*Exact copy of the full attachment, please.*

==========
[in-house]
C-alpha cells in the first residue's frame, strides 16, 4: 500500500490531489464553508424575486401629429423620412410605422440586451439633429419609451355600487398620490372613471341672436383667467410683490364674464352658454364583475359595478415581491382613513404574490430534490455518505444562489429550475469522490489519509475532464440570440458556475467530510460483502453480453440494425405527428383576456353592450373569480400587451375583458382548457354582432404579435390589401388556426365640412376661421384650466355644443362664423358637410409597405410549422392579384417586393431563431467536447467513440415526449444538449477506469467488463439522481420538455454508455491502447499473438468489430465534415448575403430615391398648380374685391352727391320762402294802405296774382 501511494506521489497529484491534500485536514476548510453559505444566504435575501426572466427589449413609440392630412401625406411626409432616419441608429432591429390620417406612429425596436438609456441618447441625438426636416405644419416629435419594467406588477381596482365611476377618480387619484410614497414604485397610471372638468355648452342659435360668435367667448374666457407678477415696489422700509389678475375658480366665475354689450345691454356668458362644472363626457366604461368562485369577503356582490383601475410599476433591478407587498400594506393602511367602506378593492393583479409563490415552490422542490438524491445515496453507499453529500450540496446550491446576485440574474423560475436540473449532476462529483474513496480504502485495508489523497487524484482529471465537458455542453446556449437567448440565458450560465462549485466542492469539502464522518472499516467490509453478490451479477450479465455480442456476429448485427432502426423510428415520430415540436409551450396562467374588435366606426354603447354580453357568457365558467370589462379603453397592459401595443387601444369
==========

[in-house]
C-alpha cells in the first residue's frame, strides 16, 4: 500500500490531489464553508424575486401629429423620412410605422440586451439633429419609451355600487398620490372613471341672436383667467410683490364674464352658454364583475359595478415581491382613513404574490430534490455518505444562489429550475469522490489519509475532464440570440458556475467530510460483502453480453440494425405527428383576456353592450373569480400587451375583458382548457354582432404579435390589401388556426365640412376661421384650466355644443362664423358637410409597405410549422392579384417586393431563431467536447467513440415526449444538449477506469467488463439522481420538455454508455491502447499473438468489430465534415448575403430615391398648380374685391352727391320762402294802405296774382 501511494506521489497529484491534500485536514476548510453559505444566504435575501426572466427589449413609440392630412401625406411626409432616419441608429432591429390620417406612429425596436438609456441618447441625438426636416405644419416629435419594467406588477381596482365611476377618480387619484410614497414604485397610471372638468355648452342659435360668435367667448374666457407678477415696489422700509389678475375658480366665475354689450345691454356668458362644472363626457366604461368562485369577503356582490383601475410599476433591478407587498400594506393602511367602506378593492393583479409563490415552490422542490438524491445515496453507499453529500450540496446550491446576485440574474423560475436540473449532476462529483474513496480504502485495508489523497487524484482529471465537458455542453446556449437567448440565458450560465462549485466542492469539502464522518472499516467490509453478490451479477450479465455480442456476429448485427432502426423510428415520430415540436409551450396562467374588435366606426354603447354580453357568457365558467370589462379603453397592459401595443387601444369